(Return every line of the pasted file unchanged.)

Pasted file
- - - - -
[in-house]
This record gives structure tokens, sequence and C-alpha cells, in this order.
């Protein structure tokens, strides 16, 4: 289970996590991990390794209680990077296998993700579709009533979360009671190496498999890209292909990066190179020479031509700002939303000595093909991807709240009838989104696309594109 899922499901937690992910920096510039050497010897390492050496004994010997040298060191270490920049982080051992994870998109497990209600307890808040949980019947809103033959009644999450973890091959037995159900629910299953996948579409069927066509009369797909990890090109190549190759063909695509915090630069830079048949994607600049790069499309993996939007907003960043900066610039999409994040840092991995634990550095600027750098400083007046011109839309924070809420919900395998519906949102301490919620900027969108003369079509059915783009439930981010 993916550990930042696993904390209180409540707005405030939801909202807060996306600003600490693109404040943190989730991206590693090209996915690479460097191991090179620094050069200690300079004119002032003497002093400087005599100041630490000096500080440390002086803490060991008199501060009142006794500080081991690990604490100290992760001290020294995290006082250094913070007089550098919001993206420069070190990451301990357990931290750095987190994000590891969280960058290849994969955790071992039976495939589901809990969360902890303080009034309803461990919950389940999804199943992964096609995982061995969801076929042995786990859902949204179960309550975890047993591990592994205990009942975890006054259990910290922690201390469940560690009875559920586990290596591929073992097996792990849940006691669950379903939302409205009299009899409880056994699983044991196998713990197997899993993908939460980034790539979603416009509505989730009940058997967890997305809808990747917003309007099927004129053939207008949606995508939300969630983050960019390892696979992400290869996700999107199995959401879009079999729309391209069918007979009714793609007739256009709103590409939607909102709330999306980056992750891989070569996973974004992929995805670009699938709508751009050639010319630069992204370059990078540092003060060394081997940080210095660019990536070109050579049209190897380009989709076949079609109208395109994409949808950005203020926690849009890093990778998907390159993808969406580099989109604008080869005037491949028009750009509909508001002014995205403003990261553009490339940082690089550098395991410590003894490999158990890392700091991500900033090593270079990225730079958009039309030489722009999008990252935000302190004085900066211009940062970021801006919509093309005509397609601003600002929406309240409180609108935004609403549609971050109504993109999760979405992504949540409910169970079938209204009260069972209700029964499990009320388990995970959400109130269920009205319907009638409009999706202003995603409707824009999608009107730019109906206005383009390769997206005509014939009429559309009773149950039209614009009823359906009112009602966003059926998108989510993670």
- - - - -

[in-house]
This record gives structure tokens, sequence and C-alpha cells, in this order.
């Protein structure tokens, strides 16, 4: 289970996590991990390794209680990077296998993700579709009533979360009671190496498999890209292909990066190179020479031509700002939303000595093909991807709240009838989104696309594109 899922499901937690992910920096510039050497010897390492050496004994010997040298060191270490920049982080051992994870998109497990209600307890808040949980019947809103033959009644999450973890091959037995159900629910299953996948579409069927066509009369797909990890090109190549190759063909695509915090630069830079048949994607600049790069499309993996939007907003960043900066610039999409994040840092991995634990550095600027750098400083007046011109839309924070809420919900395998519906949102301490919620900027969108003369079509059915783009439930981010 993916550990930042696993904390209180409540707005405030939801909202807060996306600003600490693109404040943190989730991206590693090209996915690479460097191991090179620094050069200690300079004119002032003497002093400087005599100041630490000096500080440390002086803490060991008199501060009142006794500080081991690990604490100290992760001290020294995290006082250094913070007089550098919001993206420069070190990451301990357990931290750095987190994000590891969280960058290849994969955790071992039976495939589901809990969360902890303080009034309803461990919950389940999804199943992964096609995982061995969801076929042995786990859902949204179960309550975890047993591990592994205990009942975890006054259990910290922690201390469940560690009875559920586990290596591929073992097996792990849940006691669950379903939302409205009299009899409880056994699983044991196998713990197997899993993908939460980034790539979603416009509505989730009940058997967890997305809808990747917003309007099927004129053939207008949606995508939300969630983050960019390892696979992400290869996700999107199995959401879009079999729309391209069918007979009714793609007739256009709103590409939607909102709330999306980056992750891989070569996973974004992929995805670009699938709508751009050639010319630069992204370059990078540092003060060394081997940080210095660019990536070109050579049209190897380009989709076949079609109208395109994409949808950005203020926690849009890093990778998907390159993808969406580099989109604008080869005037491949028009750009509909508001002014995205403003990261553009490339940082690089550098395991410590003894490999158990890392700091991500900033090593270079990225730079958009039309030489722009999008990252935000302190004085900066211009940062970021801006919509093309005509397609601003600002929406309240409180609108935004609403549609971050109504993109999760979405992504949540409910169970079938209204009260069972209700029964499990009320388990995970959400109130269920009205319907009638409009999706202003995603409707824009999608009107730019109906206005383009390769997206005509014939009429559309009773149950039209614009009823359906009112009602966003059926998108989510993670």